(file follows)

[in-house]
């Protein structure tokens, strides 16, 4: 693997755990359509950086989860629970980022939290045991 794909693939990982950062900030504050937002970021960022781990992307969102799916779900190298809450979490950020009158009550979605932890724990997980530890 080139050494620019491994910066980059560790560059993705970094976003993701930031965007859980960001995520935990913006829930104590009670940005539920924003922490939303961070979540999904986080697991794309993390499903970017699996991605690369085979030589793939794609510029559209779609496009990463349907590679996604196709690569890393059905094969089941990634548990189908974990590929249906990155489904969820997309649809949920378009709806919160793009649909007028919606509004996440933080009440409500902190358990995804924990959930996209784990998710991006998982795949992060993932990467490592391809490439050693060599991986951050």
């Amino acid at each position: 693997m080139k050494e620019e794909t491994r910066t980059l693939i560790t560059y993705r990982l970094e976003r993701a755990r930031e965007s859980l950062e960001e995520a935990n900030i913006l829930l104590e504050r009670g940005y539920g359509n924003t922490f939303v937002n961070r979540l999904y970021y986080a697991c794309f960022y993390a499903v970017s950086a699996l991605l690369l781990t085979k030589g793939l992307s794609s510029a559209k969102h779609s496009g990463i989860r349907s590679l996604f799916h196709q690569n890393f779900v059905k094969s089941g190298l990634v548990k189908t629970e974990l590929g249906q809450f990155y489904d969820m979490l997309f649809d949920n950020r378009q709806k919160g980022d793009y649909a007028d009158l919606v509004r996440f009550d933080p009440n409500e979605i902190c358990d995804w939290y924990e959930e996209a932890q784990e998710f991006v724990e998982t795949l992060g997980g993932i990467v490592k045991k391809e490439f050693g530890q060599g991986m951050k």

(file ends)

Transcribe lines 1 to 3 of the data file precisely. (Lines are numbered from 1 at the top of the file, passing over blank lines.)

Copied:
[in-house]
């Protein structure tokens, strides 16, 4: 693997755990359509950086989860629970980022939290045991 794909693939990982950062900030504050937002970021960022781990992307969102799916779900190298809450979490950020009158009550979605932890724990997980530890 080139050494620019491994910066980059560790560059993705970094976003993701930031965007859980960001995520935990913006829930104590009670940005539920924003922490939303961070979540999904986080697991794309993390499903970017699996991605690369085979030589793939794609510029559209779609496009990463349907590679996604196709690569890393059905094969089941990634548990189908974990590929249906990155489904969820997309649809949920378009709806919160793009649909007028919606509004996440933080009440409500902190358990995804924990959930996209784990998710991006998982795949992060993932990467490592391809490439050693060599991986951050």
């Amino acid at each position: 693997m080139k050494e620019e794909t491994r910066t980059l693939i560790t560059y993705r990982l970094e976003r993701a755990r930031e965007s859980l950062e960001e995520a935990n900030i913006l829930l104590e504050r009670g940005y539920g359509n924003t922490f939303v937002n961070r979540l999904y970021y986080a697991c794309f960022y993390a499903v970017s950086a699996l991605l690369l781990t085979k030589g793939l992307s794609s510029a559209k969102h779609s496009g990463i989860r349907s590679l996604f799916h196709q690569n890393f779900v059905k094969s089941g190298l990634v548990k189908t629970e974990l590929g249906q809450f990155y489904d969820m979490l997309f649809d949920n950020r378009q709806k919160g980022d793009y649909a007028d009158l919606v509004r996440f009550d933080p009440n409500e979605i902190c358990d995804w939290y924990e959930e996209a932890q784990e998710f991006v724990e998982t795949l992060g997980g993932i990467v490592k045991k391809e490439f050693g530890q060599g991986m951050k």